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Old 11-20-2019, 02:57 PM   #21 (permalink)
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Quote:
Originally Posted by Tahoe_Hybrid View Post
a better question is why is everyone using the 100% conversion of gas I guess it's the same people who think solar roadways is a great product .. or can pull water out of the air into a water bottle

using 100% conversion rate is claiming it's equal to 3 gallons of gas

=300 miles but in reality it's 10 gallons of gas as noted by the CX-3 which is = to the mustang version..



also btw the part were it says "Fossil Fuel Free" is a joke it should just say powered by Fossil Fuel Coal,CNG and nuclear ( are types of fossil fuels)




so unless your generating the power from wind or solar on site to the "electric car" you are still generating emissions.. that will never be off set..


unless you live near a hydro power plant it's not fossil free or negative offset
What else should be used to approximate the energy economy of electric vehicles?
All the mpge does is show how inefficient regular gas burners are.
The only people who still think solar road ways are a good idea are the people trying to sell them. I have always antagonized them, even when they were brand new and hadn't been tested.

I know there is nothing fossil fuel free about electric cars. When you remind people of this over on the Nissan leaf forum they get all bent out of shape.
People here are not that delusional.
I know my leaf gets about 2 miles to a pound of coal.
Wind or solar power on the gird is only there because it rides on the backs of stable, reliable, controlable fossil fuel, fissile fuel power and some times hydro power.
Solar power tends to be more predictable, is easier to control than wind and comes on line and produces peak power when demand tends to peak.

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Old 11-20-2019, 10:27 PM   #22 (permalink)
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Quote:
Originally Posted by Tahoe_Hybrid View Post
it's based off the CX3 mazda quick edit in ms paint
it's obviously a slightly face lifted version of it

The CX-3 is a small crossover (168.3" long/69.6" wide/60.7" tall, 101.2" wheelbase, 12.4 cubic feet of luggage space behind the rear seats) on a 5-year-old platform with a torsion beam rear suspension. The Mach E is a large crossover (186" long/74" wide/63" tall on a 117" wheelbase, 29 cubic feet of cargo space with the seats up) with a battery in the floorpan, axle motors, and an independent rear suspension. They aren't even close to the same car.

Also, reading through Ford's press package--the Mach E has 18" front discs in its lowest trim, and 19" discs all around in the GT. The one specification none of their materials list is weight, but it must be heeeeavy.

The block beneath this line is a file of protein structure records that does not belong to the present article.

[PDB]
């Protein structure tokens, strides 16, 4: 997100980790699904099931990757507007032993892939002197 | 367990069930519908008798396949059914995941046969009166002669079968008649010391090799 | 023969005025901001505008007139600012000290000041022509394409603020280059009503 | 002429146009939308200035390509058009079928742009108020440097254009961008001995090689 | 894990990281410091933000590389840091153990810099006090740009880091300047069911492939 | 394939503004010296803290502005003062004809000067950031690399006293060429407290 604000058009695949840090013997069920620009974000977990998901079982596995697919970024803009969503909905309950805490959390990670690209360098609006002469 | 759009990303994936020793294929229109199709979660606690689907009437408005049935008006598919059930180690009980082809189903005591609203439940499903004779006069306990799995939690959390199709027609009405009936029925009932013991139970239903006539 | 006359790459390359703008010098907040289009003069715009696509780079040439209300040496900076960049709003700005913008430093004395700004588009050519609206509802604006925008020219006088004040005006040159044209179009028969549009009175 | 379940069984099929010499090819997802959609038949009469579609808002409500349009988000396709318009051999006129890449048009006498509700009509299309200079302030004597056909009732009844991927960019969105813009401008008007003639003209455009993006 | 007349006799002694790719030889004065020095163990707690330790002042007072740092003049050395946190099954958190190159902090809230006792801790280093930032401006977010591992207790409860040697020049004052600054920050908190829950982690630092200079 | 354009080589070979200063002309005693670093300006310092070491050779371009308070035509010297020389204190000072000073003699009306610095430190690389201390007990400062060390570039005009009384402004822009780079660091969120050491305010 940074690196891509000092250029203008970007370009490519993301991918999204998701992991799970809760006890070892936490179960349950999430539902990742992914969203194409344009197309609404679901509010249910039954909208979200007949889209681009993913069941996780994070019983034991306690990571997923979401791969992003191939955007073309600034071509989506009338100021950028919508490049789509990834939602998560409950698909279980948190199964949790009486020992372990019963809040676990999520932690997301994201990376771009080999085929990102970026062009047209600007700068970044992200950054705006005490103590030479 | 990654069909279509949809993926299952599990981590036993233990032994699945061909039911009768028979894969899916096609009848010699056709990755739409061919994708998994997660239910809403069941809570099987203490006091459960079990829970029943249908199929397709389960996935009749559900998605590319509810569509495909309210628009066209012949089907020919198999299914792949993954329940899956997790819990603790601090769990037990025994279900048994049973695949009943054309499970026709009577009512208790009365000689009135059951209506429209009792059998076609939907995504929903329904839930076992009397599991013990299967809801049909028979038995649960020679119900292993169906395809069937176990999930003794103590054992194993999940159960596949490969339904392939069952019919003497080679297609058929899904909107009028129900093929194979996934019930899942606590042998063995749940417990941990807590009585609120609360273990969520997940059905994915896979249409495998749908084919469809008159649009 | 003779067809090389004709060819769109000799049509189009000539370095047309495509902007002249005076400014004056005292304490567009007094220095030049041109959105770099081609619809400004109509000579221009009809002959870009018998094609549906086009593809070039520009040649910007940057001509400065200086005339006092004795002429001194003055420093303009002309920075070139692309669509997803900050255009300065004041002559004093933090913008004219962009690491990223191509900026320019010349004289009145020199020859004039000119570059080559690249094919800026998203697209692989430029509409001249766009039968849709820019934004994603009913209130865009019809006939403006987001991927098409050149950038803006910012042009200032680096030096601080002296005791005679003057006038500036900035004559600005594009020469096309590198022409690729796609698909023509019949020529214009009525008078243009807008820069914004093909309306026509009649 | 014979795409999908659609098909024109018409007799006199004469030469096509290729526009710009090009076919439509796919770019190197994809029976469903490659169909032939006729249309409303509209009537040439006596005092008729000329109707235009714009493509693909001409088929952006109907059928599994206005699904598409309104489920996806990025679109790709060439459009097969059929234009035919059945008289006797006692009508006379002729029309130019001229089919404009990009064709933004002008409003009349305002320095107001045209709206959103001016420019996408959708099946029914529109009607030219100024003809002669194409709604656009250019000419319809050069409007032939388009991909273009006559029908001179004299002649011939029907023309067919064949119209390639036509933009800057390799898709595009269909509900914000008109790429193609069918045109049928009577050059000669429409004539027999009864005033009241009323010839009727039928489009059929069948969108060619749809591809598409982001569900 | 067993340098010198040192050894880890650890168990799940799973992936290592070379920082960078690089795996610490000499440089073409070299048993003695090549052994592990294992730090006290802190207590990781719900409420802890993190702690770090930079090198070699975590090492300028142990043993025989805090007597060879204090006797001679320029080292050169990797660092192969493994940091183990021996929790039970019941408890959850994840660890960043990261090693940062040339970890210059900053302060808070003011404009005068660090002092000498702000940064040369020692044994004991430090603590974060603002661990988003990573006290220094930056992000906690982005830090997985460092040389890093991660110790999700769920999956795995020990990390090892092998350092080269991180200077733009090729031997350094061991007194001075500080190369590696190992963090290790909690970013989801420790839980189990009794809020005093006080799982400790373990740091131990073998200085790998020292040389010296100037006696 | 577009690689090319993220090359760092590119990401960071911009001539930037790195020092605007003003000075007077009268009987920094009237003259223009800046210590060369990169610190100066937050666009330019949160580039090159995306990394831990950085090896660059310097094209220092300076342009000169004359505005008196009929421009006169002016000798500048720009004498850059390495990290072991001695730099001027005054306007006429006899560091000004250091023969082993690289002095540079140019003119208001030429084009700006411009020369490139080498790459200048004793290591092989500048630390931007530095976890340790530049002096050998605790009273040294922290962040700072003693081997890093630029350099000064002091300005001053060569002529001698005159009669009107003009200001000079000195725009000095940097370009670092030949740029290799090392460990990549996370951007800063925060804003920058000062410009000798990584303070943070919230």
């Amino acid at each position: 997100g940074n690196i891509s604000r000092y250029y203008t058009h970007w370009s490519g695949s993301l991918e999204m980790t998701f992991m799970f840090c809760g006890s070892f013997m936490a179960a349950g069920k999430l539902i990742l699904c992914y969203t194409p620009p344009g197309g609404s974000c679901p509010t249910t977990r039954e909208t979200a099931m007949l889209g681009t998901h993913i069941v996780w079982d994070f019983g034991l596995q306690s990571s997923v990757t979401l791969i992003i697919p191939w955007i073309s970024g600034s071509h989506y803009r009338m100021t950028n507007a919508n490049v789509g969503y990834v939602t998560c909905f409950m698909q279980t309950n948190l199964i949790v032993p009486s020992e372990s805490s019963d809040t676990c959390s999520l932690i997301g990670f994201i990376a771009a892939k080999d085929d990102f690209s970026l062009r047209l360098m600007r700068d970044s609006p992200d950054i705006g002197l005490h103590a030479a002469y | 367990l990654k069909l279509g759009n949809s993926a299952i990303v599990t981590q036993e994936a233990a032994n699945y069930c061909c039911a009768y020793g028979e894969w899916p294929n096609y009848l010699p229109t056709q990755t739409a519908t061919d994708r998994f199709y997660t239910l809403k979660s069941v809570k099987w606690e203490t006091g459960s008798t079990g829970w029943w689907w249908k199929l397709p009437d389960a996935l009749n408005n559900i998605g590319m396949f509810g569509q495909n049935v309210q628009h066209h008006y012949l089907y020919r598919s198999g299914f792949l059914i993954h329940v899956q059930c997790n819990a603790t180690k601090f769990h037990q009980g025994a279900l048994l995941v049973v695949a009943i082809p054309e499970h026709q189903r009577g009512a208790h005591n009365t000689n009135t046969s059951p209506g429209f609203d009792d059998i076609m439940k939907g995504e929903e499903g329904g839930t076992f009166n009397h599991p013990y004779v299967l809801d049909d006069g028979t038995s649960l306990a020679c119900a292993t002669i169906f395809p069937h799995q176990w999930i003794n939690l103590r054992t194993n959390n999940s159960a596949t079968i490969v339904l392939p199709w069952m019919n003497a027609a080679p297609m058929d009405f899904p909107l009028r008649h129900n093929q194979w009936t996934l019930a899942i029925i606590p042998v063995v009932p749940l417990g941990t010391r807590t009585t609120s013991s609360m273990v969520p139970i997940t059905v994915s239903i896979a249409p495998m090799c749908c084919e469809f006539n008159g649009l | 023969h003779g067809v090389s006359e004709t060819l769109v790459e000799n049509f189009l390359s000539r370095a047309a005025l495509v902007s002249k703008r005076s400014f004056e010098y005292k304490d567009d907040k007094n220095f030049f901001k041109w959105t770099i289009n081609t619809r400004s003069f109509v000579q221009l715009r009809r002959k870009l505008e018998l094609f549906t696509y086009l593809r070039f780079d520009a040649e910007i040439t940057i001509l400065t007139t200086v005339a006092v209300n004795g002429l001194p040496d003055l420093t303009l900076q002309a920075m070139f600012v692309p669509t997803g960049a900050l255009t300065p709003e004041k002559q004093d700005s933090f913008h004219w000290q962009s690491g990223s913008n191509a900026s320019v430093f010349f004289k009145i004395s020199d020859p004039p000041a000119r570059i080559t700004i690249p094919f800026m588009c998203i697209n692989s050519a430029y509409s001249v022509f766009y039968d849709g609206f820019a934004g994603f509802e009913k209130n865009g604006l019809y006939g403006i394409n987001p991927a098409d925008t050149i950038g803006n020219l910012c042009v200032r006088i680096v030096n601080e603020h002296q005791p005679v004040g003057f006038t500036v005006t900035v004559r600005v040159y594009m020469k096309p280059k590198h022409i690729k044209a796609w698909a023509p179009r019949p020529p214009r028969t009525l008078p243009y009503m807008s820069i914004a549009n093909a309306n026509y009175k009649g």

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Old 11-21-2019, 10:08 AM   #23 (permalink)
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How heavy can it be? I only gained 400 lbs on the ranger, mostly due to the 468 lb battery pack.

So if you aren't using 150 pounds of steel to protect/mount the pack, another 100 to water cool it, you end up slightly heavier even on a bigger capacity pack

What's an equivalent Ford SUV weigh nowadays?
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Old 11-21-2019, 10:30 AM   #24 (permalink)
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Quote:
Originally Posted by Tahoe_Hybrid View Post
a better question is why is everyone using the 100% conversion of gas I guess it's the same people who think solar roadways is a great product .. or can pull water out of the air into a water bottle

using 100% conversion rate is claiming it's equal to 3 gallons of gas

=300 miles but in reality it's 10 gallons of gas as noted by the CX-3 which is = to the mustang version..



also btw the part were it says "Fossil Fuel Free" is a joke it should just say powered by Fossil Fuel Coal,CNG and nuclear ( are types of fossil fuels)




so unless your generating the power from wind or solar on site to the "electric car" you are still generating emissions.. that will never be off set..


unless you live near a hydro power plant it's not fossil free or negative offset
It is far easier to control emissions and more thermally efficient to generate power with turbines rather than in the individual vehicles. That is the main benefit of electric power. Given the efficiency of power transmission, it is largely irrelevant how far the charging point is from the location of the generation.